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All the Skin Wine Tasting 27.06.2024

All the Skin Wine Tasting 27.06.2024

Regular price HK$250.00
Regular price Sale price HK$250.00
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Come get some skin contact at our next tasting. We’ll be covering techniques, processes, and the history of skin contact and how it’s risen in popularity over the years! 

Despite what many people think, skin contact wine - aka orange wine - is not a new wine style. Its winemaking is the traditional white-grape winemaking of the Republic of Georgia, where wine was first made 6,000 years ago. As the name suggests, the technique simply allows the grapes to sit with their skins, and this process can take anywhere from a couple of hours, to a few days or even months. The shorter the time, the lighter the colour and viceversa. The amount of contact allowed between white grape juice and skins and seeds before fermentation has a marked effect on the properties of finished wine. Skin contact increases the wine's flavour and body, because those polyphoenolic compounds are found on the grape skin. Each grape variety is extracted at a different rate.

THUR 27.06 | 7-9PM | La Cabane Wine Cellar
ticket cost includes wines & nibbles

What we'll drink:

Baby Bandito Stay Brave 2023
Jolie-Laide Pinot Gris 2022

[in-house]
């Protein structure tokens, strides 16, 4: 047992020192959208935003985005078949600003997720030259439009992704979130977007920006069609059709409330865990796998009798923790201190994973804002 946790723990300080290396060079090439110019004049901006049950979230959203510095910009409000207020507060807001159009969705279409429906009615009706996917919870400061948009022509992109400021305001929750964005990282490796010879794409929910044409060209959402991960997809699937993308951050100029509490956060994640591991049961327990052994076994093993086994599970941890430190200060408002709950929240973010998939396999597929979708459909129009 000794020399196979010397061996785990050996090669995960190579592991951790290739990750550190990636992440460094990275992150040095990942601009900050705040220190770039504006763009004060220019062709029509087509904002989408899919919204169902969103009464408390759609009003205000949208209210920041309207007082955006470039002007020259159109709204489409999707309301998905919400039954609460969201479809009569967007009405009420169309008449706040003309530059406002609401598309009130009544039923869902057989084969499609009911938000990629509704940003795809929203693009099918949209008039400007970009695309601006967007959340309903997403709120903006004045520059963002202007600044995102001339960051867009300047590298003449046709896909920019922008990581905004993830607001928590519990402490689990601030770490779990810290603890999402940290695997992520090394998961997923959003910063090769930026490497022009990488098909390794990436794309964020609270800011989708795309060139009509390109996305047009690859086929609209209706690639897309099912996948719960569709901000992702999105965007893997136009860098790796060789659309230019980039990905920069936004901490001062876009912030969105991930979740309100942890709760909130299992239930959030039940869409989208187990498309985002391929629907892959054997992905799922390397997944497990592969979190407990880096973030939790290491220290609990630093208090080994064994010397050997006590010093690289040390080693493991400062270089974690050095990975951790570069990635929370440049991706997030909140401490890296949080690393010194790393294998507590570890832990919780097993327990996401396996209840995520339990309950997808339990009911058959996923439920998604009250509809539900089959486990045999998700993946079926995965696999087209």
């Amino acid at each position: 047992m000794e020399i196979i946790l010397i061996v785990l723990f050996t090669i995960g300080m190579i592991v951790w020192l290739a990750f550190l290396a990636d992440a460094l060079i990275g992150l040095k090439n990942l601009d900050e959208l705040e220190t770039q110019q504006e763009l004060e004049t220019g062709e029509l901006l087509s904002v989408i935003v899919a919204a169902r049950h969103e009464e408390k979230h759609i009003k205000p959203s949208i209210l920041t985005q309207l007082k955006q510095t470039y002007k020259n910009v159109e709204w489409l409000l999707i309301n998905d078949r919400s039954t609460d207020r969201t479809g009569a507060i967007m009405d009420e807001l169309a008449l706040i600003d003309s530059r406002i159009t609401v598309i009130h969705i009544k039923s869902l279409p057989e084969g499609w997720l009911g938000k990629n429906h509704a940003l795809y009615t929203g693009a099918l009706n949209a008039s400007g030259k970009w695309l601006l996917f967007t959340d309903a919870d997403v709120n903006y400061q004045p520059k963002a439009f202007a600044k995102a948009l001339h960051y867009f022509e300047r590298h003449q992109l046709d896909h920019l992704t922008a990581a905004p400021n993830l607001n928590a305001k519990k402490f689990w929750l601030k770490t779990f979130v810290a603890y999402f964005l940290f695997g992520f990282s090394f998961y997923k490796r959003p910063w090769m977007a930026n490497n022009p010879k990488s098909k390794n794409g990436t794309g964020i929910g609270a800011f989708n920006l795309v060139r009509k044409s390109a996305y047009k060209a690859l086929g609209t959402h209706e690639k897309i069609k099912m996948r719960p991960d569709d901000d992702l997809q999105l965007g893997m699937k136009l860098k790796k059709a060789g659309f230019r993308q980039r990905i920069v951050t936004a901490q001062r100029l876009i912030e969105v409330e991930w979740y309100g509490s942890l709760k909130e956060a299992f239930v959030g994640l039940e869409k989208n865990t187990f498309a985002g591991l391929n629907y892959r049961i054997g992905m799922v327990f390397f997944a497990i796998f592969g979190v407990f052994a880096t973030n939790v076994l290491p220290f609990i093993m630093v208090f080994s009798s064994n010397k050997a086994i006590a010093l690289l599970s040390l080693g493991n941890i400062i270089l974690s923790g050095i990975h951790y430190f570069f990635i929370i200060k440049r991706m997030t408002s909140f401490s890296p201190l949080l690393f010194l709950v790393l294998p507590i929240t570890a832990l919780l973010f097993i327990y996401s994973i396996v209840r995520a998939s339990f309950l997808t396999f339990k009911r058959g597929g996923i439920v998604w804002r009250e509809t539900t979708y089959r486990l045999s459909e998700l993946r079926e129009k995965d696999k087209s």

Denavolo Catavela 2022
Manon Farm Selene 2021
Domaine Binner Si Rose 2022

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Organic, Biodynamic and Natural wine. What’s the difference?

To understand this concept and its various ramifications, it is necessary to keep something clear in mind: before the 20th century and the spreading of affordable synthetic fertilisers, all farming was organic. When the shift to the use of synthetics and pesticides happened, it became necessary to diversify traditional organic farming from the new modern farming. 


Simply put, organic farming forbids the use of synthetic fertilisers, synthetic pesticides, herbicides, or genetically modified organisms. The basic requirements are generally specific and engage the farmers not to use any chemical fertilisers and other synthetic products in the vineyard. It does not prevent the vintner from using the conventional winemaking process after harvesting. 


Let’s take organic farming one step further: Biodynamic. The creator of this agricultural system is the Austrian philosopher Rudolf Steiner, who developed the principles of biodynamics in a series of lectures given in 1924 in Germany. Here lies the foundation of true organic wines, with a strict limit in the use of additives, stringent requirements and at the end obtaining a biodynamic certification.


The previous definitions are usually, and rightfully, associated with it, because most natural wine is also organic and/or biodynamic. But not vice versa!

Natural wine is wine in its purest form, simply described as nothing added, nothing taken away, just grapes fermented. No manipulation whatsoever, minimal intervention both in the vineyards and in the winery. Healthy grapes, natural yeast and natural fermentation, with no filtration nor fining. Sounds easy, right? However, making natural wine is unforgiving and it requires a bigger amount of work than conventional wine. To this day, natural wine has no certification yet.